# How do you use the distributive property when you multiply polynomials?

Jan 3, 2015

The distribution property says that $a \cdot \left(b + c\right) = a \cdot b + a \cdot c$

With more polynomials it gets a bit harder. I'll do it the long way:

$\left(a + b\right) \cdot \left(c + d\right) = \left(a + b\right) \cdot c + \left(a + b\right) \cdot d$

We have distributed the second binomial, and we now distribute the first binomial (twice):

$\left(a + b\right) \cdot c + \left(a + b\right) \cdot d = a \cdot c + b \cdot c + a \cdot d + b \cdot d$

With larger polynomials the 'book-keeping' may become a bit tedious, and most trained people take shortcuts.

If you have more than two polynomials, best method is to do them step by step, two at a time:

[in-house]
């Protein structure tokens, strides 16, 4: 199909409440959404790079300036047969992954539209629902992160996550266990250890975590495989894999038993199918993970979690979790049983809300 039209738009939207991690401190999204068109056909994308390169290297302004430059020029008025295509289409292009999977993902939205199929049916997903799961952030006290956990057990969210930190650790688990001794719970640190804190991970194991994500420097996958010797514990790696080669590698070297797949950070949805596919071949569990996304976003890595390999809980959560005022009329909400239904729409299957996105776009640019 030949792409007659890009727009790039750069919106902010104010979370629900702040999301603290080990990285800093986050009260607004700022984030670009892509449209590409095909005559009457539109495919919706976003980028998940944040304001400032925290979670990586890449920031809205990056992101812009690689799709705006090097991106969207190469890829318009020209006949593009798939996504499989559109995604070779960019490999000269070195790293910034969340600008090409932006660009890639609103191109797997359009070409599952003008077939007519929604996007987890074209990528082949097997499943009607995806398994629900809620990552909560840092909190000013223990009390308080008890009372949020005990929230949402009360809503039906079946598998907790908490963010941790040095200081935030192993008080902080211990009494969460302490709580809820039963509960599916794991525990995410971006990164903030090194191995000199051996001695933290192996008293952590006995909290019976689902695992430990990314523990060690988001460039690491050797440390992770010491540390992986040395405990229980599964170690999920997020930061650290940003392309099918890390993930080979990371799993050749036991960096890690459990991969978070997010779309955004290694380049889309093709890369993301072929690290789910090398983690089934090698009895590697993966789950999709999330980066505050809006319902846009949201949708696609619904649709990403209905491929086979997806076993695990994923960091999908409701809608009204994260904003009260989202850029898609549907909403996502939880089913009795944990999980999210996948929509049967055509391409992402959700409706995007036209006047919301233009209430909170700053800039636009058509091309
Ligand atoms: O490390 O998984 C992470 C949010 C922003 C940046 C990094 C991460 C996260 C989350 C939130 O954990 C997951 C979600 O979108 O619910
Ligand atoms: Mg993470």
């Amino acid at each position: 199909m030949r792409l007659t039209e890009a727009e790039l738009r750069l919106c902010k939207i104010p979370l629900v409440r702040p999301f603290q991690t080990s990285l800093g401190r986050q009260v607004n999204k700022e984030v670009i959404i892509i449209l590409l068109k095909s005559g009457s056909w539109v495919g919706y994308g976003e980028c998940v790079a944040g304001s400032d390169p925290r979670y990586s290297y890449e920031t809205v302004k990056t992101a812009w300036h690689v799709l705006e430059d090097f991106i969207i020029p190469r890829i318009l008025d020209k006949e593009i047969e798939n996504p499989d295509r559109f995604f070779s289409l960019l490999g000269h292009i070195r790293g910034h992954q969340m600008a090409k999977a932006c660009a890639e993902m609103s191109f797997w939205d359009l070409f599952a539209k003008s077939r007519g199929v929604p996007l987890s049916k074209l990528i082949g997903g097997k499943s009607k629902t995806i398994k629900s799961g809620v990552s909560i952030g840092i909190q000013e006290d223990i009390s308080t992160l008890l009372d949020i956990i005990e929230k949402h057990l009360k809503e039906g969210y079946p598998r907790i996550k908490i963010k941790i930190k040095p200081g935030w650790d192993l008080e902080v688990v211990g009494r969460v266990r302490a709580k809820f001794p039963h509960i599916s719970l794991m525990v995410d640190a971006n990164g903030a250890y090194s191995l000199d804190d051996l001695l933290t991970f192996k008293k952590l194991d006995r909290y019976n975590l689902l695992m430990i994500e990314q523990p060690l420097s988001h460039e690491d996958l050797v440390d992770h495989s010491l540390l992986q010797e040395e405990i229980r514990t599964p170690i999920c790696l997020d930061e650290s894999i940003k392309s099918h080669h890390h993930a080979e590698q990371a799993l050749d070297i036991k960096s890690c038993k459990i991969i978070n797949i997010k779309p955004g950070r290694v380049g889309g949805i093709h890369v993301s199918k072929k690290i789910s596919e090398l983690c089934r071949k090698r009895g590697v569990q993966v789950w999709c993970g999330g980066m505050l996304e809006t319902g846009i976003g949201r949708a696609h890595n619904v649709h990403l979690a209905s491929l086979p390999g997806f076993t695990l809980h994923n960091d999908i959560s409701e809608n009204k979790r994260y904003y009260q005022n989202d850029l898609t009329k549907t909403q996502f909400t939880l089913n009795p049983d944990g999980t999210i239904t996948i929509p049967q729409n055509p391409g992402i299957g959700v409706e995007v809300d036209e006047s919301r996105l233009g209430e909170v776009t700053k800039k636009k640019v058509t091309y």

$\left(a + b\right) \left(c + d\right) \cdot \left(e + f\right)$

$= \left(a c + a d + b c + b d\right) \left(e + f\right)$ (see above)

$= a c e + a c f + a \mathrm{de} + a \mathrm{df} + b c e + b c f + b \mathrm{de} + b \mathrm{df}$

Last check: 2-term times 2-term = 4 terms
4-terms times 2-term = 8-terms.
In practical examples, you will be able to add like terms (like the numbers, $x$'s ${x}^{2}$'s, etc.
(there are no like terms in this example)